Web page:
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Tuesday, January 18, 2000
By Paul Ford
I'm counting minutes as she's making a documentary.
She was so attractive. I asked her name.
`A 4-toed songbird living close to the ground.' She said it by rote. Her breasts pressed through her shirt, cats leaping for string.
`You work with Peter?' The birthday boy.
`With his friend Carly. At MediaGlobal.' She pointed to small Carly, across the room.
`What are you there?'
`I'm PA on a pilot.' Production Assistant. Shouting over Elvis Costello on the jukebox. She had long 30-year-old fingers, wrapped around a vodka and tonic. Her long hair was straight brown. The glass in her hand was sweating.
`What's the pilot? If you can tell me?'
`It's a comedy for HBO about lesbian gymnasts.' She rolled her eyes. `It's called Lickety Splits. But that's not what I'm about.'
`What are you about?'
`I'm working on a short film. A documentary.'
This is the fifth documentary described to me in a month. Evangelical Muslims in Florida. Cat ranchers. Barbershop quartets. Paraplegic swingers. The Amiga Demoscene. `Their story needs to be told.' If it's not a documentary, it's a theater group, a photography collaborative, a community Web site, a magazine for people `like us.' Or a literary salon.
`I lived among them for a year,' she said, naming a small, poor, war-struck country. I'd never heard of it. `It was profound.'
`What got you there?'
`My grad degree. I could have gone to Spain, or Ecuador, or whatever, but I needed something totally different. A country without suburbs.' She told me about the lives of native starving farmers.
`They gnaw igneous rock to appease hunger,' she said. `They use desert voles as fuel and live in huts made from the bones of hens. The huts are thatched with the villager's hair. They shave the hair each month with the sharpened edge of a manifold. They scavenged the manifold off a burnt-out jeep.'
`Hmm,' I said, nodding like a puppet.
`The cross in their church is made from a coat hanger. The Jesus that hangs there is a black-and-white picture of George Pepard with hair drawn on in marker.'
She kept speaking, and I lost her voice in the music and bar noise. Then I leaned closer, to hear her say, `I knew after all that that I couldn't come back and live a regular life. I couldn't get pregnant and drive a car.' So many people are running from normal. `I'd felt beauty. Once, they ran out of newts for the volcano festival, and I watched them chase, cook and eat a grandmother--but it was a true way to live. Do you know what I mean?'
I said `Yes,' loudly. She told me that the way of life of the natives was changing; while she was living there, someone from the outer countries brought in a dogmill-powered television. The natives had eaten the plowdogs the season before. This meant that the children were yoked for plowing, so they also hooked a child to the dogmill, but the television showed only static, so far away from a signal, and the child quickly collapsed.
`I was so glad it was only static. I couldn't have taken all of them trying to watch Letterman, or soap operas. They'll be gone in 20 years, you know, their language. TV will make it in, money will make it in, food. It's so important to capture it now.'
`How is it coming? The film?'
`It's difficult. We're trying to get funding. I put together a 10-minute short from videotape I took the first week, before they stole my batteries to heat water for a stillbirth.'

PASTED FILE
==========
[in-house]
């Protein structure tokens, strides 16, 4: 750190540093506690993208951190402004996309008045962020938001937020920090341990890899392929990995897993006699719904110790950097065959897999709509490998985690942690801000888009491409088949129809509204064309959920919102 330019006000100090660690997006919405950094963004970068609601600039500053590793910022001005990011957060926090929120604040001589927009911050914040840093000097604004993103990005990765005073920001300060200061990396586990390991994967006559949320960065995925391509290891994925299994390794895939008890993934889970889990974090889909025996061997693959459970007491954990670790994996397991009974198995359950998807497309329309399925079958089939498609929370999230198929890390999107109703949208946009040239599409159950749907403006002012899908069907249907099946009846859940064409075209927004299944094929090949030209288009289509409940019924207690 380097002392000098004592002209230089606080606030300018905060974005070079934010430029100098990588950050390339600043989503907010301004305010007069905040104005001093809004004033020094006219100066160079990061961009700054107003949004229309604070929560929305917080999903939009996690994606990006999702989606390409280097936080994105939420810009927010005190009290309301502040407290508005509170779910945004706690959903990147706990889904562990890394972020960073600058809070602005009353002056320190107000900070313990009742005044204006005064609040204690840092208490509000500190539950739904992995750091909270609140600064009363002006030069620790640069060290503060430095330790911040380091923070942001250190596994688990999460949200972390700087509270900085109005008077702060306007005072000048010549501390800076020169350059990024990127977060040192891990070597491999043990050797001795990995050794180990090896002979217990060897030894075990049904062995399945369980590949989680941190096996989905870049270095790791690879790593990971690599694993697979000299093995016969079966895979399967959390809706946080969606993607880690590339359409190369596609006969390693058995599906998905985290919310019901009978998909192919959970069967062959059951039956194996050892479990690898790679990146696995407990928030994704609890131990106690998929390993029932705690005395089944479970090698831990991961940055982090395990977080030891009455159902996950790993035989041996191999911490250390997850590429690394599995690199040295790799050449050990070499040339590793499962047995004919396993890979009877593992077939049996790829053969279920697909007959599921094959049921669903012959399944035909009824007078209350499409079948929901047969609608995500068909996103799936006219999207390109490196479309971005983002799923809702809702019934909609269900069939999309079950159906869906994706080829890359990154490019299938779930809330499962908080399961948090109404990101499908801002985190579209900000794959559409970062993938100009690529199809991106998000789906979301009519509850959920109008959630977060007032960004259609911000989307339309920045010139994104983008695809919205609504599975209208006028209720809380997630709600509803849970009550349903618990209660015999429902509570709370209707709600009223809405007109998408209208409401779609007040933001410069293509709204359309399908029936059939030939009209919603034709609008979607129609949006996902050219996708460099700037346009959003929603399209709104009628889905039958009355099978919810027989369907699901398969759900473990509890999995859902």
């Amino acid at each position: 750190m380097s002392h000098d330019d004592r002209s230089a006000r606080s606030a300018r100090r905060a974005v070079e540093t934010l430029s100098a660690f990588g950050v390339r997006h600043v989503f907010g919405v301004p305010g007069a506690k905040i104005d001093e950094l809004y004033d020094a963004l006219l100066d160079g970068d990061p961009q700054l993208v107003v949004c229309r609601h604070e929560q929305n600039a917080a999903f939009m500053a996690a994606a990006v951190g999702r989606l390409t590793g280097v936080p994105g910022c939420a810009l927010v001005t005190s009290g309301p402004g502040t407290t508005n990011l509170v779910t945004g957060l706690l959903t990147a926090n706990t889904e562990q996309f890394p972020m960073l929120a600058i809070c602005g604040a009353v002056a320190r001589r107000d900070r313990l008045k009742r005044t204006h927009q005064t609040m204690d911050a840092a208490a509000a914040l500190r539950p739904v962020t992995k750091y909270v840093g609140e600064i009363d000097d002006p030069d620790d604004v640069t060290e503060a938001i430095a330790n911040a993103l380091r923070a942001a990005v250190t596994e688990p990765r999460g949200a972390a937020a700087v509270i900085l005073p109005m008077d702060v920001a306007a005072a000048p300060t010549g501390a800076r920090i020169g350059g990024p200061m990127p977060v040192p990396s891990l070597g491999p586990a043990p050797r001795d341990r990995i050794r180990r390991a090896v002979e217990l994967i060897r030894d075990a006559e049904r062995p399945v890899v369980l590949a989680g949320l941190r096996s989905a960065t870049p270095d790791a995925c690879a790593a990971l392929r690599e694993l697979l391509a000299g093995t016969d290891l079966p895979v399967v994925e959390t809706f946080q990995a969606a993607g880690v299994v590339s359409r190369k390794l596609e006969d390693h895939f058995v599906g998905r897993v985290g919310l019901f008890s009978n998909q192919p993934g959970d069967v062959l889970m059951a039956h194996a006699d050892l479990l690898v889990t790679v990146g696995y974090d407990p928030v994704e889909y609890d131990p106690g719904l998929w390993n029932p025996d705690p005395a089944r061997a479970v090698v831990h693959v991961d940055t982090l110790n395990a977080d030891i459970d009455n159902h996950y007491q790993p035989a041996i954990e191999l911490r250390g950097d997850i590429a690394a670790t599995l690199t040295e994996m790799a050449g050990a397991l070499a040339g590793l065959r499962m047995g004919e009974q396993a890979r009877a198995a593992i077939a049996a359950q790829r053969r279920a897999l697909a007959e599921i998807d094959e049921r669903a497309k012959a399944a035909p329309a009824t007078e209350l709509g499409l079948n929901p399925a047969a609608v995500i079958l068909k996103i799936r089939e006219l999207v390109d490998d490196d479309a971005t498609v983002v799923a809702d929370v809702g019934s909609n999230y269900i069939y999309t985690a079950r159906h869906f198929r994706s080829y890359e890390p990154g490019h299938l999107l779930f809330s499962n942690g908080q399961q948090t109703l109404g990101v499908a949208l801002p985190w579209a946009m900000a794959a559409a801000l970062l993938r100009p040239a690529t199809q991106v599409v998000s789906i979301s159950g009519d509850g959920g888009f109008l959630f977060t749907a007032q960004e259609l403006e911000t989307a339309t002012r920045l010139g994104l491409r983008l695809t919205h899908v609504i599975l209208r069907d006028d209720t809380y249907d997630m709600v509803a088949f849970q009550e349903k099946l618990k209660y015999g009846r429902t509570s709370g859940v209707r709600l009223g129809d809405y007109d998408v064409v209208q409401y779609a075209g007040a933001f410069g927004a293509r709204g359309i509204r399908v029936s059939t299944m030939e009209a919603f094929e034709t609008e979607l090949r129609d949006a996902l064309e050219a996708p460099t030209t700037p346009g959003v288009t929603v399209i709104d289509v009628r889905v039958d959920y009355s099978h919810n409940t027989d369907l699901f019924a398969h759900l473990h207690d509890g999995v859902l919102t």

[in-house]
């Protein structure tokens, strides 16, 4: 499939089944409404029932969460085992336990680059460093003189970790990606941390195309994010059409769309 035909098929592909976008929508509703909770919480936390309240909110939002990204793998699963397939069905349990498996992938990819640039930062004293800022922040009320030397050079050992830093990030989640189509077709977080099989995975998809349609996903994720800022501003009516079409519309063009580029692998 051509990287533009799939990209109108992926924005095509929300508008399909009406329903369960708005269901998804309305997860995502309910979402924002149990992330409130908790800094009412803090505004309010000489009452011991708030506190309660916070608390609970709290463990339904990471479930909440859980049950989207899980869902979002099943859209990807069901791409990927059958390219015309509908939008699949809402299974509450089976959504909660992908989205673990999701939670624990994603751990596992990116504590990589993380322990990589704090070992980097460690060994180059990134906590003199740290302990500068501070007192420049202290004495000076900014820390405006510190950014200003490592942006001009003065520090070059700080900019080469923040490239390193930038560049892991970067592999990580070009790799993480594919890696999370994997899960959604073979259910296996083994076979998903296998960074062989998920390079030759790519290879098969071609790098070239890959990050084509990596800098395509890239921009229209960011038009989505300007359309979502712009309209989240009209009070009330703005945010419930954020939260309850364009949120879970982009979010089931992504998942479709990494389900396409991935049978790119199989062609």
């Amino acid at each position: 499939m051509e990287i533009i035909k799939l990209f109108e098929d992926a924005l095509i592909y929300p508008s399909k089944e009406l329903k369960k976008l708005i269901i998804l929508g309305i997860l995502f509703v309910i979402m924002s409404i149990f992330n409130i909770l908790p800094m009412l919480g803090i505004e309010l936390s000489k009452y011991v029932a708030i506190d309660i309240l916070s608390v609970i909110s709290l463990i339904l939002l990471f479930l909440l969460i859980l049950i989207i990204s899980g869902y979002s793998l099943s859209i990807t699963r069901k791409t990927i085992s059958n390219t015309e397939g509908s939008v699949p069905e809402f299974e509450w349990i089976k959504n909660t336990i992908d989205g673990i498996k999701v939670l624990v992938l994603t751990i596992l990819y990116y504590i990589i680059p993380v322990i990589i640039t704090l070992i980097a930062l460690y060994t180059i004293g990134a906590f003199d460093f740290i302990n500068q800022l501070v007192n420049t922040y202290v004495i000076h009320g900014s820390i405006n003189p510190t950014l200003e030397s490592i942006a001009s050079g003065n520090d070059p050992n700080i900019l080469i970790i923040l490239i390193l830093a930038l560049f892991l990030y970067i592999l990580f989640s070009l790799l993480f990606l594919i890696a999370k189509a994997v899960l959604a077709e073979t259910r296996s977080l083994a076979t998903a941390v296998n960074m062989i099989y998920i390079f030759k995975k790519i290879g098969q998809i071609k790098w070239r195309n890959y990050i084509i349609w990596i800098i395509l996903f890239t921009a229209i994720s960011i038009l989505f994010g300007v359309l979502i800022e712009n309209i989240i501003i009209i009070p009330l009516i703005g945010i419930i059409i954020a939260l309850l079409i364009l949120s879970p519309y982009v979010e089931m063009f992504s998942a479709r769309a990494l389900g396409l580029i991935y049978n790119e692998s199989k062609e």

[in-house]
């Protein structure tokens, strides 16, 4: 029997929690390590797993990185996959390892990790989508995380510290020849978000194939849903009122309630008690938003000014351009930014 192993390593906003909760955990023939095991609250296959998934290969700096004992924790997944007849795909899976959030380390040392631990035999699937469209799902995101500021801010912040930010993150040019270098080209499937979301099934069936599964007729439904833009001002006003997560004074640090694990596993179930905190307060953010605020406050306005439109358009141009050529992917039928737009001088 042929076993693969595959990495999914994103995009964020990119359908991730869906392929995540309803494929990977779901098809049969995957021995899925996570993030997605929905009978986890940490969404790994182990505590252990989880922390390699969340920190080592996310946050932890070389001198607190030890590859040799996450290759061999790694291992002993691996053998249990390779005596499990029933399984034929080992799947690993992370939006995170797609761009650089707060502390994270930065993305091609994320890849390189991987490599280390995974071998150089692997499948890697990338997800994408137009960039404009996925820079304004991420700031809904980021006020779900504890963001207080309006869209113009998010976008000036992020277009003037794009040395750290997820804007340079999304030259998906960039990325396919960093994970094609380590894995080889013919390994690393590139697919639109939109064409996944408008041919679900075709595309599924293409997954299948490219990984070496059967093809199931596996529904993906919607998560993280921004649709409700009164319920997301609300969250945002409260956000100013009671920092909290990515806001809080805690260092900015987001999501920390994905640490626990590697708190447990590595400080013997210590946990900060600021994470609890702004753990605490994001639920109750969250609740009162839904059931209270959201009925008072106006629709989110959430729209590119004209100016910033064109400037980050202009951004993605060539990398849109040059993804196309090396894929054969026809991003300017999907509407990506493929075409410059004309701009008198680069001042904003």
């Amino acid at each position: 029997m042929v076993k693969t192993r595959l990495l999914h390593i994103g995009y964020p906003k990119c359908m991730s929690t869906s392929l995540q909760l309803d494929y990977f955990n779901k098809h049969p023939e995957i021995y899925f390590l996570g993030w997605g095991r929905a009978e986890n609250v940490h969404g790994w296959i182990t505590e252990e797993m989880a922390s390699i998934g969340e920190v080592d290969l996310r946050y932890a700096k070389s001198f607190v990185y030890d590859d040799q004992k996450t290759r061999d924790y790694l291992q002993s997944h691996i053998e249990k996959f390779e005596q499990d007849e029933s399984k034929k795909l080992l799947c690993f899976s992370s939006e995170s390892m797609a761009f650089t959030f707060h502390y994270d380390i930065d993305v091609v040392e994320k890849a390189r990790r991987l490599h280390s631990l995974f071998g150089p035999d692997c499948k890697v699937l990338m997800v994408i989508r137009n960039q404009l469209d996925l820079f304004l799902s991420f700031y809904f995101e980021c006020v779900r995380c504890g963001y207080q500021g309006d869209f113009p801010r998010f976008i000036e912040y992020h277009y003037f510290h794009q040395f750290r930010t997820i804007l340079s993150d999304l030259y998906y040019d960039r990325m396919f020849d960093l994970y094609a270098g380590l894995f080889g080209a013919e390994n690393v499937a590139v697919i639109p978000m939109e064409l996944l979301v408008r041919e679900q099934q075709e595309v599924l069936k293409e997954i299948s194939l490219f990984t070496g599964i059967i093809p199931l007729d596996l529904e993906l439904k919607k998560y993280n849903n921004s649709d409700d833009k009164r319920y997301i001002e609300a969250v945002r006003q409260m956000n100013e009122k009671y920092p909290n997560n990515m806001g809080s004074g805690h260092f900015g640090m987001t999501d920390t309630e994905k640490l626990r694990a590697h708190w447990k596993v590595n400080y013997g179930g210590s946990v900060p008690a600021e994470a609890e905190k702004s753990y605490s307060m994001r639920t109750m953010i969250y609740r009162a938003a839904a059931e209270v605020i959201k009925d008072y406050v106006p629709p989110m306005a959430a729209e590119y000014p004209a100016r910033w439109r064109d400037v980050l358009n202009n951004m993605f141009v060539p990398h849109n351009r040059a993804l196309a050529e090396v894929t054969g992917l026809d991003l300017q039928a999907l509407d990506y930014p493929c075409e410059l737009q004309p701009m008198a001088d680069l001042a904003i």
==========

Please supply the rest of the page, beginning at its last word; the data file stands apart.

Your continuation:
`What are your leads like?'
`A couple--my friend at VH1, he works on Behind the Music, and he's making a film about a group of monks who work with junkies, and he knows some people. And I know a woman who gets behind projects if they can feature her retarded son in some way. So between the two of them I can get started.'
`That sounds promising.'
`You have to make compromises. My friend works for the company that walks Edward James Olmos' retriever, and apparently he gives a lot of money for certain projects. I'm going to try to meet him, if I can work that connection. And maybe get some grant money. Or he could narrate.'
By now, I'd memorized her lips, hoping to remember them for later onanism, but I knew that if I tried to get off thinking of her, I would hear her voice telling me about the tribe, and then think of my own unmet goals and desires, my hunger for a wider audience, and then veer into fantasies of receiving the MacArthur grant, right before remembering all the writing I hadn't finished. All hope of release would vanish, and I would lie limply on the bed, a failure.
I wished then that she was the sort of person who watched television and enjoyed music, without grand goals, and that we could be talking about the Beatles, or college memories, or sex. I'm worn out on my own aspiration, and twice as worn on the hopes of others. But I can't blame Passerine; she wants to be a voice for those poor people below the equator. In a world of films and screens and Web sites, none truly speak for her, so she works to show us the world through her lens.
She began talking to someone else, and I went home without saying goodbye. Passerine didn't see me when she spoke to me; I was an audience along her journey, an ear with a body attached. I'm the same as she is, with my Web site and great dreams. I have nothing to say, only a way of saying it close to your ear.
Both of us want to be part of something, to do more than connect to the network of emotions and ideas. We want to be the network, and for our beliefs and creations to become the medium which communicates thought and feeling, like the work of the Lost Generation, Stein and Picasso and Hemingway and Fitzgerald, who filled the space between the Wars.